In their article, Revisiting the Revolution: Reintegrating the Wealth Transmission System, Professors Melanie B. Leslie and Stewart E. Sterk illustrate the law’s failure to address the problems created by the proliferation of non-probate instruments. This failure has deprived intended beneficiaries, like Scott, of assets that the decedent intended them to take and has also enabled wrongful takers, including former spouses, to receive assets that the decedent clearly did not want them to have. Continue reading "Honoring Decedents’ Wishes—Non-Probate Devices Included"
Jake Linford, Are Trademarks Ever Fanciful?
, 105 Geo. L.J.
(forthcoming), available at SSRN
Trademark law protects distinctive marks: ones that identify the source of goods or services and distinguish them from others in the marketplace. But how should courts determine whether consumers view a mark as distinctive? In an attempt to provide some analytical rigor to this essential question, courts have developed a complicated two-prong test: they look to both “inherent distinctiveness” (i.e., linguistic uniqueness) and “acquired distinctiveness” (i.e., whether consumers have come to see the mark as distinctive of source). Inherent distinctiveness for word marks is based on the so-called Abercrombie spectrum (named after the 1976 2d Cir. case that most famously articulated it), which classifies marks from most to least distinctive as fanciful (KODAK cameras), arbitrary (APPLE computers), suggestive (COPPERTONE suntan lotion), descriptive (AMERICAN airlines), or generic (“apple” for apples). Marks like AMERICAN can become strong, protectable marks only by developing “acquired distinctiveness”; marks like COPPERTONE and APPLE are presumed to be protectable at birth; and coined marks like KODAK are the strongest of all.
As Barton Beebe notes in his casebook, Abercrombie‘s “influence on U.S. and even foreign trademark law cannot be overstated.” But Abercrombie‘s foundation has been slowly crumbling. For example, in a 2009 study, Thomas Lee and colleagues found that consumers are far more influenced by how and where a mark is placed on a box than by where the mark falls on the Abercrombie spectrum. Rebecca Tushnet has explained that Abercrombie “lacks empirical foundation” and is out of step with basic marketing knowledge, such as that an ostensibly fanciful mark like VIAGRA is already imbued with “suggestions of virility, viability, and Niagara Falls (a classic sexual image).” And now, in an impressive trifecta of recent articles, Jake Linford has further dismantled the key theoretical assumptions underlying the Abercrombie classification scheme for word marks. Continue reading "Is it Time to Overrule the Trademark Classification Scheme?"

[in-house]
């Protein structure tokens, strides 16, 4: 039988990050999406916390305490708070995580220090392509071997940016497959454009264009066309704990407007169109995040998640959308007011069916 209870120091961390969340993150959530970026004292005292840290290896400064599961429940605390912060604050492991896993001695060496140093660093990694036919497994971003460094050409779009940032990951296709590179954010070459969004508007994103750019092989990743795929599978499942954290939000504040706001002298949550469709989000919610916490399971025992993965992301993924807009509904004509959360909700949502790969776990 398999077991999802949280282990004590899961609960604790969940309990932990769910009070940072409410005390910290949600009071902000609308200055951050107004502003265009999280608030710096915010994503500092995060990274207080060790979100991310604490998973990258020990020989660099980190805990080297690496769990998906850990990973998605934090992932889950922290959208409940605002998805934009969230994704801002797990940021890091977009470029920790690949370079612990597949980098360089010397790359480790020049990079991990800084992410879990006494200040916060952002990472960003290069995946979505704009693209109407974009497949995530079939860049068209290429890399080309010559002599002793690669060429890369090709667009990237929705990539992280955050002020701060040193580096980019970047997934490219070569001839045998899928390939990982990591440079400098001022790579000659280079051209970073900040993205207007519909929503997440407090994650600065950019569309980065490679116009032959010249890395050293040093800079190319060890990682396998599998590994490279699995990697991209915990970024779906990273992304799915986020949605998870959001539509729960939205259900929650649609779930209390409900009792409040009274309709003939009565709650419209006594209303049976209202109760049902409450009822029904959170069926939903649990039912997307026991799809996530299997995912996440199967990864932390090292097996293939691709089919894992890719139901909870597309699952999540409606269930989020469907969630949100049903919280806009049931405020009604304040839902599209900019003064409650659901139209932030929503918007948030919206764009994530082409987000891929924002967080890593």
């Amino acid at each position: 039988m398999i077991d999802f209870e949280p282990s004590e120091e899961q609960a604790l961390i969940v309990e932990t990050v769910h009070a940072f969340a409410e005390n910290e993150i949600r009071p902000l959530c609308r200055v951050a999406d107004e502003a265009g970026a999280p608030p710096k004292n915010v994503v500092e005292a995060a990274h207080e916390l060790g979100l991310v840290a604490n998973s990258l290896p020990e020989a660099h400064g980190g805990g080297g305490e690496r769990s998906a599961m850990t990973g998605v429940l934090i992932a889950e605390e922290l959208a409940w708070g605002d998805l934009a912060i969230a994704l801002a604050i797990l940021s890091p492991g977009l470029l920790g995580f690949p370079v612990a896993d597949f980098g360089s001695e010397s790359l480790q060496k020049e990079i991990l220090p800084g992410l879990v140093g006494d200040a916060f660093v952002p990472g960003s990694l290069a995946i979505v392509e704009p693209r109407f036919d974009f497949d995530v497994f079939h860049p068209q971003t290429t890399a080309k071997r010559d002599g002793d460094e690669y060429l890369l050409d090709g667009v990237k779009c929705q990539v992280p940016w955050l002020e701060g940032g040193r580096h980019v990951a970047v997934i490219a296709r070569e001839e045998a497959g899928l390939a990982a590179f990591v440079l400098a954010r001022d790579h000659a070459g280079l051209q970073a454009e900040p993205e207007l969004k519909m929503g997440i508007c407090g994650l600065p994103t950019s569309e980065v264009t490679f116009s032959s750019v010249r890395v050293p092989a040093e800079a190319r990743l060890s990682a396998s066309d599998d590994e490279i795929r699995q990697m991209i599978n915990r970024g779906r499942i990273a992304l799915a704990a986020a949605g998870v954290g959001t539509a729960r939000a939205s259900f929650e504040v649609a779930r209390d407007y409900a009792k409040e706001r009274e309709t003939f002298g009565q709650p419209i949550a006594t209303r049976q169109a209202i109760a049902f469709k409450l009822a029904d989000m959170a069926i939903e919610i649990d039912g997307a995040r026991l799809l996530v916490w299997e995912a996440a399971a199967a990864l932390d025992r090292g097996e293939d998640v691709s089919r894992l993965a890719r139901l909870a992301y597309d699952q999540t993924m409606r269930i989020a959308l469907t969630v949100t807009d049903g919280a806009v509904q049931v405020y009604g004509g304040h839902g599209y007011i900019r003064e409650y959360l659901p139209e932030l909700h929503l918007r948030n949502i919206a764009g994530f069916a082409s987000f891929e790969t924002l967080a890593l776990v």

Abbe Smith, Representing Rapists: The Cruelty of Cross Examination and Other Challenges for a Feminist Criminal Defense Lawyer, 53 Am. Crim. L. Rev. (forthcoming 2016).
Reading the work of those writing from a different perspective has been productive to the development of my own thinking. Abbe Smith’s forthcoming article, Representing Rapists: The Cruelty of Cross Examination and Other Challenges for a Feminist Criminal Defense Lawyer, is no exception. Like her other scholarship, Representing Rapists is impeccably written, thoughtful, and well reasoned. What makes this work exceptional is its brutal honesty. With its steadfast transparency and willing self-reflection, the article is downright brave.
Abbe Smith, a well known legal ethicist and criminal lawyer, has committed much of her professional attention to theorizing and defending the need for unmitigated zeal in the representation of the criminally accused – including, of course, those accused of sexual offences. With a view to better protecting sexual assault complainants, I have dedicated a lot of scholarly attention in the last few years to developing feminist arguments in support of the ethical limits on defence lawyers who represent clients accused of sexual offences. Where our perspectives likely differ most is with respect to the cross-examination of sexual assault complainants. Continue reading "A Brave and Honest Examination of the Complexity of a Feminist Defence Ethos"
RonNell Anderson Jones & Lyrissa Barnett Lidsky, Of Reasonable Readers and Unreasonable Speakers: Libel Law in a Networked World
, Va. J. Soc. Pol’y & L.
(forthcoming 2016), available at SSRN
Though it can be uplifting and life affirming to read law review articles written by people you almost always agree with, better cerebral benefits are usually obtained from reading the writings of people who challenge your ideas and force you to reconsider your views a bit. Of Reasonable Readers and Unreasonable Speakers: Libel Law in a Networked World by Lyrissa Barnett Lidsky and RonNell Andersen Jones, forthcoming in the Virginia Journal of Social Policy and the Law, is an engaging article that taught me a lot about the state of online defamation litigation.